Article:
Hold on to your hats - 2008 is just about here, and it promises to be a bang-up year for Evansville, Southwestern Indiana and the state. Just make a list of the events that are expected to take place and it is mind-boggling. There will be decisions made by voters and taxpayers, local and state officials as well as businesses - decisions that could be good or bad, that could be costly, that could affect not only the local economy, but also our quality of life. And there will be events that will be celebrated.
As to the latter, 2008 will be the year that ground is to be broken for the southern leg of Interstate 69. This is an event that can be traced all the way back to 1944, when the state first planned a study of an Evansville-to-Indianapolis highway. And that's why, over the years, the most common comment by area residents concerning the long-needed highway has been "they may build it one day, but I won't be around to drive on it."
Sadly, that's true for many, but others of us now fully intend to drive on I-69, at least from Evansville to Oakland City, Ind., the first leg planned for completion.
I-69 construction seems nearly certain in 2008. Less certain is what will be done about Roberts Stadium, but it is likely the city will make that decision in 2008. Pending final recommendations by a consultant that has been studying the issue, we could have recommendations to upgrade the existing arena, build a new one on site, or build elsewhere, possibly in the Downtown area. Once the recommendation is made, the debate in a community divided by this issue will begin. That should come in the first half of the new year.
Some of us, especially on the Southeast Side, will have one eye on the stadium and another on city plans for improving drainage there.
Likewise, public discussion should begin in earnest in 2008 on Evansville-Vanderburgh School Corp. Superintendent Vincent Bertram's recommendations for sweeping changes in local public education. Among his many recommendations, he wants to build a new high school/middle school, switch some schools from K-5 to K-8, open early learning centers, and institute programs that close the learning gap while elevating academic performance throughout the system.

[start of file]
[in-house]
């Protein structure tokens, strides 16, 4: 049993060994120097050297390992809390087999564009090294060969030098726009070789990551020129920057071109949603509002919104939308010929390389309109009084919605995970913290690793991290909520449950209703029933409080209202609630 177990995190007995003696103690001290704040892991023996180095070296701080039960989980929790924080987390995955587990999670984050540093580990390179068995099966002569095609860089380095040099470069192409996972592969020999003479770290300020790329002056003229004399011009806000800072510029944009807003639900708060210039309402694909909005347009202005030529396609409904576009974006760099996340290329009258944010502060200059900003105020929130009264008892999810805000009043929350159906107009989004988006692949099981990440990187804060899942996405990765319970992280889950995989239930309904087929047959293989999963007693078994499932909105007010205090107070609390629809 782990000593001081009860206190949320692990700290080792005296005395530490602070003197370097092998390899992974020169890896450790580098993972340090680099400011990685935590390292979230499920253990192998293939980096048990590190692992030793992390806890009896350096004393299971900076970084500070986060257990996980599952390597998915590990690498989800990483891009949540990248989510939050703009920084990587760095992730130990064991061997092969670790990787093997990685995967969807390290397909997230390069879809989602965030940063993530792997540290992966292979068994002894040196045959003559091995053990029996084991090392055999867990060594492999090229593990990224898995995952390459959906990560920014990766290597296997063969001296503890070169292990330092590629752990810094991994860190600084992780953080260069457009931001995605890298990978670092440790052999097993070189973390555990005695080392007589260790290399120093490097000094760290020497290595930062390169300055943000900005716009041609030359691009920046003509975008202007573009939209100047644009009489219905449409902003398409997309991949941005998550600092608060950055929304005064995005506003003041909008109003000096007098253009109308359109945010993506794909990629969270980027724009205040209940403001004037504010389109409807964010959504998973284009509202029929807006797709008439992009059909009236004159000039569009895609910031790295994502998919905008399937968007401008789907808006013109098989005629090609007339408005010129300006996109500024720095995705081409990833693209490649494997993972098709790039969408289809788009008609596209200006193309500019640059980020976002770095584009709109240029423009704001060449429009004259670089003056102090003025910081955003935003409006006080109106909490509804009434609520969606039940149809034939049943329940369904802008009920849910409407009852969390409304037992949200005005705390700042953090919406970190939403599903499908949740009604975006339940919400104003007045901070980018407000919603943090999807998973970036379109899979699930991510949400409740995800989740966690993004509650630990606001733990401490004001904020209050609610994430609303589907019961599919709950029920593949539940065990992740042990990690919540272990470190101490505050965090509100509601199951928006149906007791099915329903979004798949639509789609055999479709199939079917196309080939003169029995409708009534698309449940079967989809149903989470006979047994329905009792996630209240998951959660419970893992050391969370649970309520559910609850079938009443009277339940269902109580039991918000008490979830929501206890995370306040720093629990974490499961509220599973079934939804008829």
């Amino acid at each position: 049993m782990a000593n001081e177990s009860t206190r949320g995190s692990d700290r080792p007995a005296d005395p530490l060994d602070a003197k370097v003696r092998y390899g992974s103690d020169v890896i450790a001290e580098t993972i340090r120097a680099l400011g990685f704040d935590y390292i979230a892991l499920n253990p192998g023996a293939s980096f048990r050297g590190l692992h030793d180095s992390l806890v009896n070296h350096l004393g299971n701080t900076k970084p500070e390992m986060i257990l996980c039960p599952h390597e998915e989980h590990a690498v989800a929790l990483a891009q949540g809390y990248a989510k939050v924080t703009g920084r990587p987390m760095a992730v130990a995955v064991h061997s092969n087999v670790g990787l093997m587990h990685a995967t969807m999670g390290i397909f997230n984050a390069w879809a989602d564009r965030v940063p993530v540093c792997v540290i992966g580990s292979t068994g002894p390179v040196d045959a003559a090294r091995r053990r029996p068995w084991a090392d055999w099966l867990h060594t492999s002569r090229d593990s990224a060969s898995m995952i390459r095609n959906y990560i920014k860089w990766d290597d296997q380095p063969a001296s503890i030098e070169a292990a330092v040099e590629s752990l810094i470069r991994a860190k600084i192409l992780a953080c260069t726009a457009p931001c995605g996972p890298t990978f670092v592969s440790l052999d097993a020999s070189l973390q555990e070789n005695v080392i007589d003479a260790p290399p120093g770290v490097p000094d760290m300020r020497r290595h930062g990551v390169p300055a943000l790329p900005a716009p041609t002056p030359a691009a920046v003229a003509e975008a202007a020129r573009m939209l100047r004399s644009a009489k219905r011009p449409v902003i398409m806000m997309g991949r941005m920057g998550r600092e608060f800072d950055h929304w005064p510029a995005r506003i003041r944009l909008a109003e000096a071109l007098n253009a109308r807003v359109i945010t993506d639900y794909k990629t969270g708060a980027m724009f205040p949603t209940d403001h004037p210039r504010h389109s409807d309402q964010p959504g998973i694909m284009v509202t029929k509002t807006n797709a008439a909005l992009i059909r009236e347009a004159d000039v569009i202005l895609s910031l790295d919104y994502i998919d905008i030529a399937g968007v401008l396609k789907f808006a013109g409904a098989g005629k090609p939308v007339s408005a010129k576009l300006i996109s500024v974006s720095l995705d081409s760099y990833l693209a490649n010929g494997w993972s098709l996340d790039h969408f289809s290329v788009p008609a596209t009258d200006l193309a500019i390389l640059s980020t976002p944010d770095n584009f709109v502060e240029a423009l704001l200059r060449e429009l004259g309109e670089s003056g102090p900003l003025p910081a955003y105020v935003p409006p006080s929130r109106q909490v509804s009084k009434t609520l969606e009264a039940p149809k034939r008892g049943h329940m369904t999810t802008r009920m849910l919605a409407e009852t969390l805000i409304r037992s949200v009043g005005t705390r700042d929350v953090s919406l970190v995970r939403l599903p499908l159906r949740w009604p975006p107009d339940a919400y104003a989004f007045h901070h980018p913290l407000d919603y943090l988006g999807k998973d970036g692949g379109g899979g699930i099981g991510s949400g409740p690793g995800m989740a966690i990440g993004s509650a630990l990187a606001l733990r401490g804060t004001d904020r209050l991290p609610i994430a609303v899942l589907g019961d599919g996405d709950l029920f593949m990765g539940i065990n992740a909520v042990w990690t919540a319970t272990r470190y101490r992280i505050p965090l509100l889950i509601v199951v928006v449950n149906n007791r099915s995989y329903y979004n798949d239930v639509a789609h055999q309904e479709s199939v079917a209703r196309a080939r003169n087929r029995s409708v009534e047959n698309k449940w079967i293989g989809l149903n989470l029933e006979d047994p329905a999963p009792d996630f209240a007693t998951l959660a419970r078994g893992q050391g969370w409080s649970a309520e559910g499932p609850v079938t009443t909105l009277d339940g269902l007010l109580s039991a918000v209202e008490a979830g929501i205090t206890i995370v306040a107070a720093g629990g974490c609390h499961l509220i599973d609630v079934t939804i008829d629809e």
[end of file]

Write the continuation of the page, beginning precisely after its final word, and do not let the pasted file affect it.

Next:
In 2008 the city will decide where to build - and begin building - two new swimming pools to help compensate for the closing of two old, poorly maintained neighborhood pools. The new pools are scheduled to open in summer 2009.
Also in 2008, the exciting $11.1 million Amazonia rain forest exhibit at Mesker Park Zoo & Botanic Garden will have a summer opening.
City parks will get another change when Mayor Jonathan Weinzapfel names a new parks director to replace Gail Riecken, who is stepping down. It is one of two major city posts that must be filled in 2008, the other being a new director of the Department of Metropolitan Development to succeed Gregg LaMar, who died earlier this year.
This could be the year we learn whether or when the city will attempt to annex a large piece of Knight Township on the far East Side.
In the business/entertainment world, Casino Aztar has gone up for sale. We hope in 2008 we will learn who the new - and let's hope better - owner will be.
At the same time, employees at Mead Johnson Nutritionals may get a better idea in 2008 whether the long-time local company will be sold by Bristol-Myers Squibb and whether it will remain in Evansville.
Hoosiers should learn rather soon into 2008 just how seriously the Indiana Legislature will take a list of proposals from Gov. Mitch Daniels to ease the burden of property taxes. Among his proposals would be a 1-cent increase in the state sales tax, a shift of some spending responsibilities from local to state government, limits on spending by local government and required referendums on major local spending projects.
In addition, the Legislature could take up separate proposals from the Shepard/Kernan commission for streamlining local government.
And finally, 2008 will be a major election year.
Indiana voters will be electing a governor and Legislature, and locally we will be selecting county officers, school board members and a congressman. We will be electing a president as well, but, to our disappointment, Indiana will have little to say in the primary process, given the late date of our May election. We hope in the fall we can get an up-close look at the candidates in the main event.
All in all, it should be a monumental year around here. While we are waiting to begin, let us agree that this will be the year that Indiana broke ground on I-69 - the year we turned some dirt.